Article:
If there is one thing we have learned through six games in this series, it’s that the Celtics-Wizards rivalry is real.

People always talk about a team’s window closing. On the flip side, Boston and Washington seem to share the common trait of being on their way up. It’s a huge reason why this is only the beginning of a fierce rivalry.

The birth of this rivalry actually occurred last year when Jae Crowder exchanged words with then-Wizards coach Randy Wittman, something that is very uncommon in the NBA. It is not a coincidence that Crowder has been in the middle of this physicality, with his exchange with Wall back in January in Boston. There was the funeral game. Kelly Olynyk versus Kelly Oubre, Jr. Isiah Thomas staring daggers at Markieff Morris after reigning a jumper over him. Amir Johnson incensing Marcin Gortat with his subtle bumps and holds. Brandon Jennings shamelessly baiting Terry Rozier. Morris repeatedly giving Olynyk post-play blows.

Regardless of what happens in Game 7 on tonight, most key players on these teams will be back next year, barring trades. John Wall and Bradley Beal will be in D.C. for a long time. It’s difficult to sit here, even as the Celtic fan I am, and say that this series isn’t a little more important for the Wizards than it is for the Celtics. And the reason is simple: The Wizards have little room to add salary this summer after they oddly jumped on giving Ian Mahimi a ridiculous four years and $64 million last offseason. For anyone complaining about Al Horford’s contract, let that Mahimi deal sink in for a minute. The Celtics on the other hand are practically certain to be better next year given their draft position. The Wizards have no such lottery pick coming.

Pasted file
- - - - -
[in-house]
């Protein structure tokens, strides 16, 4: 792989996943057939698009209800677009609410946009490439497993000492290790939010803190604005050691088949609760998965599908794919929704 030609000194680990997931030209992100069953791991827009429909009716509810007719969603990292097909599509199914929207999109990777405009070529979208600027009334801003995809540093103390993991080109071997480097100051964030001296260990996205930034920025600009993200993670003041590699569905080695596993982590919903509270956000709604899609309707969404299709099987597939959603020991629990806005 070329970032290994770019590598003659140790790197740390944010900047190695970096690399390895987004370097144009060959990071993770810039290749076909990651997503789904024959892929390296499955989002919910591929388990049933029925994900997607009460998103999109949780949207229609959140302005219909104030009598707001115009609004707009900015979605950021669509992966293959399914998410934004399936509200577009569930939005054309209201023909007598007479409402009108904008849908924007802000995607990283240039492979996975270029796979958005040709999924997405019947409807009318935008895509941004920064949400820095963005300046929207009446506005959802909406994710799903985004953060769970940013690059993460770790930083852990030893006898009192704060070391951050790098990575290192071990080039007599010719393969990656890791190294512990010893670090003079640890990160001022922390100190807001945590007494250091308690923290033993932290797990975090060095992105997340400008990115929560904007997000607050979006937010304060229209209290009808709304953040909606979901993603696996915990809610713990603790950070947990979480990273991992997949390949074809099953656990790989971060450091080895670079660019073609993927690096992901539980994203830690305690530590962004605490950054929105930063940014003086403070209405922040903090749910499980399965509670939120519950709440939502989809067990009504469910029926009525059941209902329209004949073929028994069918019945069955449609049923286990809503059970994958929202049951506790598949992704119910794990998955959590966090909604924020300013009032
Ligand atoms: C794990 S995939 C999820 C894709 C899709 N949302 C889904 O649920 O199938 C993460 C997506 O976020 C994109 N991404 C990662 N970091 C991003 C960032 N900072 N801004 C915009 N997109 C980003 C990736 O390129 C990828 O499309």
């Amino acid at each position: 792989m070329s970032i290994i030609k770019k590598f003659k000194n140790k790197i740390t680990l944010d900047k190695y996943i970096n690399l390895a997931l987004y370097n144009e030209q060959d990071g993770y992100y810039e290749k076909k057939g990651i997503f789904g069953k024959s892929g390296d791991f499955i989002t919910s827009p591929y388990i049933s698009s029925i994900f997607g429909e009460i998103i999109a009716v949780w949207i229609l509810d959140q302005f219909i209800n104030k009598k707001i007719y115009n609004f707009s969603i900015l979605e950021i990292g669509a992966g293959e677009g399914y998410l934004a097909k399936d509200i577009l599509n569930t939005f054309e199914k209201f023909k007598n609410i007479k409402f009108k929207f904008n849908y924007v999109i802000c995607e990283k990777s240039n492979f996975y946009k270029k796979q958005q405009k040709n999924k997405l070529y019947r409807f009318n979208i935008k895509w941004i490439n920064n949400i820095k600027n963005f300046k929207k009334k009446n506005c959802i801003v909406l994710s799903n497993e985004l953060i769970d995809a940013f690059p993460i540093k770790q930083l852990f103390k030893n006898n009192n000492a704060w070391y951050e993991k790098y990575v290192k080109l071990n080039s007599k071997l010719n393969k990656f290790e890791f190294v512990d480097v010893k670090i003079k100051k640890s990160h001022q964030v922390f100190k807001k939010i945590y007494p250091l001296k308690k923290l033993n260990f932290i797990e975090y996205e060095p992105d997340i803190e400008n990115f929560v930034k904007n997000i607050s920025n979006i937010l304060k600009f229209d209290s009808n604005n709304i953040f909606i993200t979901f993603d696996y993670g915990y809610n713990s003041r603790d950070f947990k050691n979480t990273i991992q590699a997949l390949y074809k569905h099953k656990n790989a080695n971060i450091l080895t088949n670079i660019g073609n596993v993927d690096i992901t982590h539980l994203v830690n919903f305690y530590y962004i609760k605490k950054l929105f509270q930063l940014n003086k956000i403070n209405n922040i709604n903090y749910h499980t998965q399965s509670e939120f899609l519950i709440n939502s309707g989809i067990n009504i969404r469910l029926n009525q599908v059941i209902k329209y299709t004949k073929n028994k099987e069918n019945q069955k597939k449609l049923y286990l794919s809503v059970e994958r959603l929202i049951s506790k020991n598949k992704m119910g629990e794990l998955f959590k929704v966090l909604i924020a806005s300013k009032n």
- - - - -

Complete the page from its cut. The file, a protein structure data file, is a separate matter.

Tonight’s Game 7 represents the entire season for these teams. The chances of toppling a Cleveland team that is an impressive 8-0 in the playoffs are slim, at best. Tonight is unequivocally the biggest game in Washington basketball in nearly four decades. Forget bragging rights. Franchise momentum is at stake in Game 7. For Danny Ainge and the Celtics, being in the conference finals would speak loud and clear to potential free agents. Add the impact player the Celtics are a lock to get in the draft, and all of a sudden the sell becomes very easy.

There will be fans who look at Game 7 as an all-or-nothing event. However, it is not the proper view in this case, for either team. Both teams had great seasons and, as expected, this has been a fantastic series. In the big picture, this series is already a win for Boston. There is not a Celtic fan alive who would NOT have taken this scenario in a heartbeat three weeks ago down 2-0 to Chicago. Outside of Morris hurting his ankle in Game 1, there have been no gifts in this series. If it wasn’t apparent already, Terry Rozier has let the world know that he will be a force to be reckoned with in this league for years to come. Jaylen Brown has proven that he’s going to be one of the game’s best wing defenders, at the very least, for the next decade-plus. Heck, even the Celtics’ longest-tenured player, Avery Bradley, is still improving.

This is a huge week for the Celtics. How much will they have to build on for next year? Where will they land in the lottery? The questions linger, but the mantra remains for this Celtics season. Every playoff win is an extra gift and all signs point to the Celtics leaving us with one last memorable present Monday night.

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